A half a year later, news of what had happened in Brunswick, Georgia reached our doors, and I found myself acquiring my own water jug by that time. It wasn’t very weighty in comparison to that of my friend’s. Just a gallon at most. But it was one I had acquired as an emotional response to hers in knowing that all these events were only adding to her already overflowing jug.
I walked around my house that week, feeling exhausted by the weight of my own jug. I wanted to cry. I wanted to sleep. I just wanted to make it all go away. And all I could think about, as I carried my one-gallon jug around, was how heavy her jug must be and how much of a part of her life it was. This was her life. It had always been.
I thought to make a care package for her. It was nothing ornate or incredibly special since the pandemic was in place and my ability to get to the store was limited. Nonetheless, I did the best I could and hoped it would show her how much I cared.
As I drove to her place the next morning, I called her to confirm she’d be home when I dropped the present off at her door.
She told me how sweet it was of me to give her a gift and how she should really be doing something for me since it was Mother’s Day.
The words gushed out of my mouth as I explained to her why I wanted to give her this care package. I told her about my newly acquired water jug and how I was grieving over the heaviness of her own as I carried around my lighter burden. And once again, all I could think about was how this was her life and had always been.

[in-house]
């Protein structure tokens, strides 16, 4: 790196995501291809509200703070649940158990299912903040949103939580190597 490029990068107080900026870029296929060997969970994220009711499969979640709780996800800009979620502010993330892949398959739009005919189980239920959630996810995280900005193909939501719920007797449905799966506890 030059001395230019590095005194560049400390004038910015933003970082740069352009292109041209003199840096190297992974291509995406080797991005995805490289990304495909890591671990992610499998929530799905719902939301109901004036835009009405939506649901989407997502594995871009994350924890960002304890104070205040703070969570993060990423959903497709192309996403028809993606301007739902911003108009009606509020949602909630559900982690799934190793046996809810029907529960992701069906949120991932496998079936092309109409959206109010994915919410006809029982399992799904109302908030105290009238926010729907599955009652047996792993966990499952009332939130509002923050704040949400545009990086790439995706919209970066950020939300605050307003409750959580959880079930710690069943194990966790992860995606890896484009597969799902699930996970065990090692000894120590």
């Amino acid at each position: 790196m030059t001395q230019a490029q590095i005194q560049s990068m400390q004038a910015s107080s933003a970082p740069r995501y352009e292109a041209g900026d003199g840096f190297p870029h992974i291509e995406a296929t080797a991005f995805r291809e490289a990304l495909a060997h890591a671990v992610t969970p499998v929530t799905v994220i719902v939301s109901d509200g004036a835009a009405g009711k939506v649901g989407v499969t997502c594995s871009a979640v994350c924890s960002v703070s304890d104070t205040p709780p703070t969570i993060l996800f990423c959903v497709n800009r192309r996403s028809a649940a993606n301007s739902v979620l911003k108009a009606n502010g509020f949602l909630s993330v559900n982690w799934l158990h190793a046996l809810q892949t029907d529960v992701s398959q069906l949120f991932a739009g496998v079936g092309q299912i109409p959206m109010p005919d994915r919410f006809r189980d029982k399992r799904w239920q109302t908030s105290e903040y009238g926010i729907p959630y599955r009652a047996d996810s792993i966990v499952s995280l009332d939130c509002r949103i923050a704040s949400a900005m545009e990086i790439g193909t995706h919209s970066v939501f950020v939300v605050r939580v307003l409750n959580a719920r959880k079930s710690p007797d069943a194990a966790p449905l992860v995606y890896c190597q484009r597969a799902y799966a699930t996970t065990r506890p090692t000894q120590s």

She cried, and so did I. And after dropping off the package on her porch that day, I drove away asking God to comfort her heart and to show me how I could love her well in the midst of so much wrong in this world. I wanted to help bring about real change, and I needed God to show me how.
I wish I could say that carrying my gallon jug alongside my friend has been a means of bearing her burden, but I don’t think it is. And even as her other friends have come alongside her and carried their own gallon water jugs in solidarity, I don’t think these acts have diminished her load. How can the weight of the water be made less, after all, when the water doesn’t cease to keep being poured into her jug?
Still, I hope she finds comfort as we walk beside her and express our concern and desire for a better future for her and others who share her same path.
I imagine a day where she and many others like her will lead the way up a grassy knoll. They will lead, and those of us with smaller-sized jugs will follow. And then, in one sweeping motion, we will all pour out our water and shatter our jugs once and for all with shouts of joy and triumph.
And as these shouts of celebration reverberate on that hill and saturate the sky, the walls will crumble to the ground. Every stone and brick of hatred, racism, oppression, prejudice, discrimination, and injustice will fall down and break to pieces, never to be built up again.
But until God brings that day to fruition, let us “learn to do good; seek justice, correct oppression; bring justice to the fatherless, plead the widow’s cause” (Isaiah 1:17 ESV).